Election Could Shake Up CCSD School Board
It’s been hard to focus on the upcoming election with so much else going on in the world.
But by now you should have received your mail-in ballot for the primaries, which take place June 9.
On it, 30 candidates are vying for seats on the Clark County School District board of commissioners.
Jackie Valley, covers education for the Nevada Independent, said primary elections already see a low voter turnout and a school board election in the primary often gets lost in the mix.
“These are down-ballot races. In this case, there are 30 candidates for four school board seats,” she said, “That’s a lot of information to sort through as just an average resident trying to make a decision.”
Valley said there are education and parents' groups that are trying to fill the information gap with candidate interviews and questionnaires.
Valley also has information about who is running for the school board on the Nevada Independent website.
The school board is made up of seven seats and three of those are up for grabs. The fourth seat is held by incumbent Lola Brooks.
“There’s going to be shakeup because three of the seats up for grabs are because trustees are termed out. So, we’ll have three new faces no matter what,” Valley said.
Whoever is elected will be facing tough budget decisions. The school district is expected to see a massive budget shortfall from the shutdown designed to stop the spread of the coronavirus.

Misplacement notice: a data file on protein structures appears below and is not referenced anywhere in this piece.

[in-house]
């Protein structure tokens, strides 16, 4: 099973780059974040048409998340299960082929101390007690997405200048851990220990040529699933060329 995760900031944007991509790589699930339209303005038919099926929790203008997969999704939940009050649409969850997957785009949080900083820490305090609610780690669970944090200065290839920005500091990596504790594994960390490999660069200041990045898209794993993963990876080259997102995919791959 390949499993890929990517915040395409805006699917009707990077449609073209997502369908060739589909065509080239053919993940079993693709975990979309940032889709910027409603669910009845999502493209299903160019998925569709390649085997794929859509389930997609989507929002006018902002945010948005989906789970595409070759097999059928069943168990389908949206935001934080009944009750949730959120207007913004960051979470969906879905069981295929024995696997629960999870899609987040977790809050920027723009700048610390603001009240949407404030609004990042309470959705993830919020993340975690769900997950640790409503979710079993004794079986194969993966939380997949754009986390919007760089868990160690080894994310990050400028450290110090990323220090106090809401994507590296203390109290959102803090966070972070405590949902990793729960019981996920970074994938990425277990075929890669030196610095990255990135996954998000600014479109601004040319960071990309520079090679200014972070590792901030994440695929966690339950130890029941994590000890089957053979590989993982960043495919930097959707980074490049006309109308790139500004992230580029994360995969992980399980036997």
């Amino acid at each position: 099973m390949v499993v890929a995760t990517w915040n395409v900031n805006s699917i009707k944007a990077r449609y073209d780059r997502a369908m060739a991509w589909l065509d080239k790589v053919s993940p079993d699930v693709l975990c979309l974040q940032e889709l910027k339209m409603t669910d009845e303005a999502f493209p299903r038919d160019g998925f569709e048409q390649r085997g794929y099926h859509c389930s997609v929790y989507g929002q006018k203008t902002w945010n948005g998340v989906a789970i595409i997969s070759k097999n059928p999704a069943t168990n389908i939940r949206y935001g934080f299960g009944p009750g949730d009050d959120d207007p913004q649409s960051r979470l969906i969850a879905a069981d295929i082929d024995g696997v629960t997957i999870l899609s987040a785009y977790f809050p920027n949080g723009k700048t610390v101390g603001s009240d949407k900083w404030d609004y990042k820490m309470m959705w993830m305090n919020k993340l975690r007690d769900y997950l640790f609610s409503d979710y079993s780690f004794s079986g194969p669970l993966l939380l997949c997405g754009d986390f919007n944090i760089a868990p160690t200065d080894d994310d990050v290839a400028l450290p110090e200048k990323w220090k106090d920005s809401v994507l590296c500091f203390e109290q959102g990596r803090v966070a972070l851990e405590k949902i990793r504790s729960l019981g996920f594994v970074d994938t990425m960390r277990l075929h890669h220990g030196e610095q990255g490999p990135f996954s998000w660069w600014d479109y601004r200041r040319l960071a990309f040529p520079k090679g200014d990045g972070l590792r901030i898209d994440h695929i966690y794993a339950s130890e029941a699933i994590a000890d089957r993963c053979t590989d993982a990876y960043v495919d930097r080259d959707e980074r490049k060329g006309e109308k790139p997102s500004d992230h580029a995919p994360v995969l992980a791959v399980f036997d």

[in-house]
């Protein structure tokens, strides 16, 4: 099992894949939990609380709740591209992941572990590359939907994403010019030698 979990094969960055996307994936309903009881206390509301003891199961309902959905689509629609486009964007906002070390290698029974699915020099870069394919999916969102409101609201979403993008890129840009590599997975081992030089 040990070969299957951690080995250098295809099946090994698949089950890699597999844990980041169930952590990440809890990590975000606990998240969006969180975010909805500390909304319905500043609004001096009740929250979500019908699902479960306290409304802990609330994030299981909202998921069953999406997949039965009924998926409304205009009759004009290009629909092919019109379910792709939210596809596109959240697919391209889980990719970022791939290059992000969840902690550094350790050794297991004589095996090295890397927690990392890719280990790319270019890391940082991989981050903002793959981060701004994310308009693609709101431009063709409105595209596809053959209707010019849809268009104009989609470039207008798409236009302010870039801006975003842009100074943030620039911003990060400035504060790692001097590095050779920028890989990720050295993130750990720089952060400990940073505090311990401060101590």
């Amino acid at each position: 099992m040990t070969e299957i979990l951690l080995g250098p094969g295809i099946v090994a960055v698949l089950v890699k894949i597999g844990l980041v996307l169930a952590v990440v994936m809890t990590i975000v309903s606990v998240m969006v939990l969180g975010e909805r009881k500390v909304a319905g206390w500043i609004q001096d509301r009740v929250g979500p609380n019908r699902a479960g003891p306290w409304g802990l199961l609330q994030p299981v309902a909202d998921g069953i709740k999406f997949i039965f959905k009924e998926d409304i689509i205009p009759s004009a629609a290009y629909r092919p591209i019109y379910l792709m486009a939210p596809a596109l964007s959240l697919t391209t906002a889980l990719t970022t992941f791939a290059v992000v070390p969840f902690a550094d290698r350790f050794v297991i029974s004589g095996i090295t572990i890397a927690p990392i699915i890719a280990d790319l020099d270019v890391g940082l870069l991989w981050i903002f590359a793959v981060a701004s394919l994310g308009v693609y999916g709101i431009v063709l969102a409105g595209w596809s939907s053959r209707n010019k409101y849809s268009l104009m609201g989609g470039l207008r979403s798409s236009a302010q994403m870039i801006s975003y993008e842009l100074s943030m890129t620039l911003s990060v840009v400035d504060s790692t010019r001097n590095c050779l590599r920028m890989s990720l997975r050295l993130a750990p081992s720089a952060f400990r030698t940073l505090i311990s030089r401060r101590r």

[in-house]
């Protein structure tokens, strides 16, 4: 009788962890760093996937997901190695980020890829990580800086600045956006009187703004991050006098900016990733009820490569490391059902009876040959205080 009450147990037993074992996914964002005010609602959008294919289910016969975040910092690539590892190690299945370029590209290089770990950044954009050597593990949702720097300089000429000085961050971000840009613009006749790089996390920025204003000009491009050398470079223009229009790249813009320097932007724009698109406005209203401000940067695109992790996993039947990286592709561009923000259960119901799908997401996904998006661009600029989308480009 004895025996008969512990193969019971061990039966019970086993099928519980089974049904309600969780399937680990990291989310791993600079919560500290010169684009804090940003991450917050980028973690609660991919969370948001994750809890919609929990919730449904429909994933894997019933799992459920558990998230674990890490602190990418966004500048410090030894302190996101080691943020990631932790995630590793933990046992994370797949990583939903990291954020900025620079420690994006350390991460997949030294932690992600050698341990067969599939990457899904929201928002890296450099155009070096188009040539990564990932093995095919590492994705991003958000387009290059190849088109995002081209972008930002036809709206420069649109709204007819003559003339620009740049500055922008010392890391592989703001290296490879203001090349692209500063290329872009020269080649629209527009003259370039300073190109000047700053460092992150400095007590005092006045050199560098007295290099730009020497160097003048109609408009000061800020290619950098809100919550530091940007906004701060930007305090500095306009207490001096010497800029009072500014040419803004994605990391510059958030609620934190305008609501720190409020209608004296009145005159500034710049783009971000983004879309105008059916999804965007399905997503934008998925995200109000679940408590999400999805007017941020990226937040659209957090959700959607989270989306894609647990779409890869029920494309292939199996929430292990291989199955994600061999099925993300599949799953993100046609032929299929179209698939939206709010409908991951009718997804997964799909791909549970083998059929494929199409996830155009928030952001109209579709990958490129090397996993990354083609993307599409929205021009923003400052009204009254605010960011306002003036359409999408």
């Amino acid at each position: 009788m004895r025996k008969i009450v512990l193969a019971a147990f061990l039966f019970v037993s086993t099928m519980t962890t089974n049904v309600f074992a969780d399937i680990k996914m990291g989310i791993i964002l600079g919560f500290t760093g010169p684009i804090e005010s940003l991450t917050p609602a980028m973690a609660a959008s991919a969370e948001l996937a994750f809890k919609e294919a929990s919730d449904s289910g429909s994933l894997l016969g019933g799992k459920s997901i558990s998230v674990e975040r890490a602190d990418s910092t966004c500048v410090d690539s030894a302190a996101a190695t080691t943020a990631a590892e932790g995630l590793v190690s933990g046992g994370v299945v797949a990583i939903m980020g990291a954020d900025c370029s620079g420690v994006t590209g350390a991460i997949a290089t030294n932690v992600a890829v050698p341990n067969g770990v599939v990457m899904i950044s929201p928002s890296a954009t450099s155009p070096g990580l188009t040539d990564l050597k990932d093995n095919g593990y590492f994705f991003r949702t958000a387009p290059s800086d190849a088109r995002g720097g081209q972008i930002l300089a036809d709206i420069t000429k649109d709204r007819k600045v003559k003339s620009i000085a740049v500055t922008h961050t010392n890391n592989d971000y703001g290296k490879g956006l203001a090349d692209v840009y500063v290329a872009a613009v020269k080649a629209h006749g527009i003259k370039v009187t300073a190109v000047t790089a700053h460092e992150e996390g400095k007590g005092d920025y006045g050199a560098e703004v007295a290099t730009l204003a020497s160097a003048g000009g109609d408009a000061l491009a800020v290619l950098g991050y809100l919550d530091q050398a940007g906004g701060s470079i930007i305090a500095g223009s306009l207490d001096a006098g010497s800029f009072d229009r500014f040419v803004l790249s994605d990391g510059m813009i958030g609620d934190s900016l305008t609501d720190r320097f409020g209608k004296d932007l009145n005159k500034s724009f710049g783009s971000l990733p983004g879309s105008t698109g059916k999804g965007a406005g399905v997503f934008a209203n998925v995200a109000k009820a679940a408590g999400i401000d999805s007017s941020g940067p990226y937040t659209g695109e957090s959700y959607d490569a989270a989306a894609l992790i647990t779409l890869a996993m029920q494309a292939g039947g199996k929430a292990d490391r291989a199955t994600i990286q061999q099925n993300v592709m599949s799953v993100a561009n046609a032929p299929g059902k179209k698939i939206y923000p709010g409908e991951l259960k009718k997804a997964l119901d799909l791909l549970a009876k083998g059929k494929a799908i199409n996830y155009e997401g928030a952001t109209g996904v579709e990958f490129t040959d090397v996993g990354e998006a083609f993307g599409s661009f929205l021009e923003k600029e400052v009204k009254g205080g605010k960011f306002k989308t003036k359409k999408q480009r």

“Unfortunately, it’s horrible timing,” Valley said, “The state was gearing up to make education funding a major priority. There was a lot of movement on that end. We got this new funding formula and now that outlook is entirely different given the skyrocketing fall of tax revenue.”
The exact amount the school district is going to lose is not known right now but Valley said the impact will be significant – no matter what.
Besides causing major damage to the state’s budget, the coronavirus outbreak has forced Clark County to move to a mostly mail-in ballot system for the primary election.
Valley said that move might work for or against voter turnout.
“On one hand the pandemic and the mostly mail-in election could deter people from voting. On the other hand, it could do quite the opposite and really motivate them knowing everything at stake.”
Jackie Valley, reporter, The Nevada Independent